The unicellular Labyrinthulomycete protists have long been considered to play a significant role in ocean carbon cycling. However, their distribution and biogeochemical function remain poorly understood. We present a large‐scale study of their spatiotemporal abundance and diversity in the coastal waters of Bohai Sea using flow cytometry and high‐throughput sequencing. These protists display niche preferences and episodic higher biomass than that of bacterioplankton with much phylogenetic diversity (> 4000 OTUs) ever reported. They were ubiquitous with a typical abundance range of 100–1000 cells ml−1 and biomass range of 0.06–574.59 μg C L−1. The observed spatiotemporal abundance variations support the current ‘left‐over scavengers’ nutritional model and highlight these protists as a significant component of the marine microbial loop. The higher average abundance and phylogenetic diversity in the nearshore compared with those in the offshore reveal their predominant role in the terrigenous matter decomposition. Furthermore, the differential relationship of the protist genera to environmental conditions together with their co‐occurrence network suggests their unique substrate preferences and niche partitioning. With few subnetworks and possible keystone species, their network topology indicates community resilience and high connectance level of few operational taxonomic units (OTUs). We demonstrate the significant contribution of these protists to the secondary production and nutrient cycling in the coastal waters. As secondary producers, their role will become more important with increasingly coastal eutrophication.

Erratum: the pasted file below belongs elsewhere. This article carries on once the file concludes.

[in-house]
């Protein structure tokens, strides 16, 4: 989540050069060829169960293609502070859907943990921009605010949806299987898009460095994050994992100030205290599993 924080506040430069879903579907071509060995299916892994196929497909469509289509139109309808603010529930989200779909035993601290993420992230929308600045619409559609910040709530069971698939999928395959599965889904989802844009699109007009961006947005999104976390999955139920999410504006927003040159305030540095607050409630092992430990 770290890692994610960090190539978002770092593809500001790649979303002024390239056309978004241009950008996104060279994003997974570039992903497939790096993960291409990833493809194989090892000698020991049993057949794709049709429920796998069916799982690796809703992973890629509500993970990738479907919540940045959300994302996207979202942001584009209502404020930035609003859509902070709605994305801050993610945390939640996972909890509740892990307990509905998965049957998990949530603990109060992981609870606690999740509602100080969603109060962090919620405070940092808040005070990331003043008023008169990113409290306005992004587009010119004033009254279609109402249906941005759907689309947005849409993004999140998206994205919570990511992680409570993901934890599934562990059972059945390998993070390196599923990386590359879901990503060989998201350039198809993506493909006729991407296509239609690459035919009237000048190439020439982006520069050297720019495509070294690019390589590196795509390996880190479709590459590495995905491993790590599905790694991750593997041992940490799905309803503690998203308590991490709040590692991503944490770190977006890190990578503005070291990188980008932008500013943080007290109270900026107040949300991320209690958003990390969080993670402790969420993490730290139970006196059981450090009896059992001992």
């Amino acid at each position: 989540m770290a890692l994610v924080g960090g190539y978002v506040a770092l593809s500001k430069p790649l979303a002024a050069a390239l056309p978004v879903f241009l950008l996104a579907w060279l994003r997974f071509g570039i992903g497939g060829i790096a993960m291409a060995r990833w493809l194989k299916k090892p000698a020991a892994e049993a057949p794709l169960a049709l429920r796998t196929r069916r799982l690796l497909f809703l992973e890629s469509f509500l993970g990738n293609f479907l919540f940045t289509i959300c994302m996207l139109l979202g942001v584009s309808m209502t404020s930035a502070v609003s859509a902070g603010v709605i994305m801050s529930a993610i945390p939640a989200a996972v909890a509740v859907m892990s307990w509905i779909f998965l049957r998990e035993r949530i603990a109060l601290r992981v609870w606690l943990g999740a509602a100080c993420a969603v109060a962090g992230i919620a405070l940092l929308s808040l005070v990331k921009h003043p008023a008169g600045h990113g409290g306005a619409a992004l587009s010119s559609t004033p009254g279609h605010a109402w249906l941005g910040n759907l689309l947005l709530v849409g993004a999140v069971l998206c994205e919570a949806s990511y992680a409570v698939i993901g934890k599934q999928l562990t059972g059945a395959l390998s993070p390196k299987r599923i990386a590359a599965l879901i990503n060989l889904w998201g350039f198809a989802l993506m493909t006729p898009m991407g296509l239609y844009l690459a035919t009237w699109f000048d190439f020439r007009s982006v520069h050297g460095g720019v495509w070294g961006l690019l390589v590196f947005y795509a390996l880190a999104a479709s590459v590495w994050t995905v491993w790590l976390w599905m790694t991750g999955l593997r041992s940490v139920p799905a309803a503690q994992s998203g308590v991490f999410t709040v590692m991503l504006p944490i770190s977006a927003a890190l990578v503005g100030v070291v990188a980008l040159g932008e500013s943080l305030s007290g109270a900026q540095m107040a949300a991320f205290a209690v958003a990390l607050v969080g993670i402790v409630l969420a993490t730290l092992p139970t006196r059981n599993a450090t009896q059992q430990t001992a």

Xie N, Sen B, Song Z , Zhao Y , Chen Z , Shi W , Zhang Y , Zhang J , Johnson ZI and Wang G (2018), High phylogenetic diversity and abundance pattern of Labyrinthulomycete protists in the coastal waters of the Bohai Sea. Environmental Microbiology . DOI:10.1111/1462-2920.14341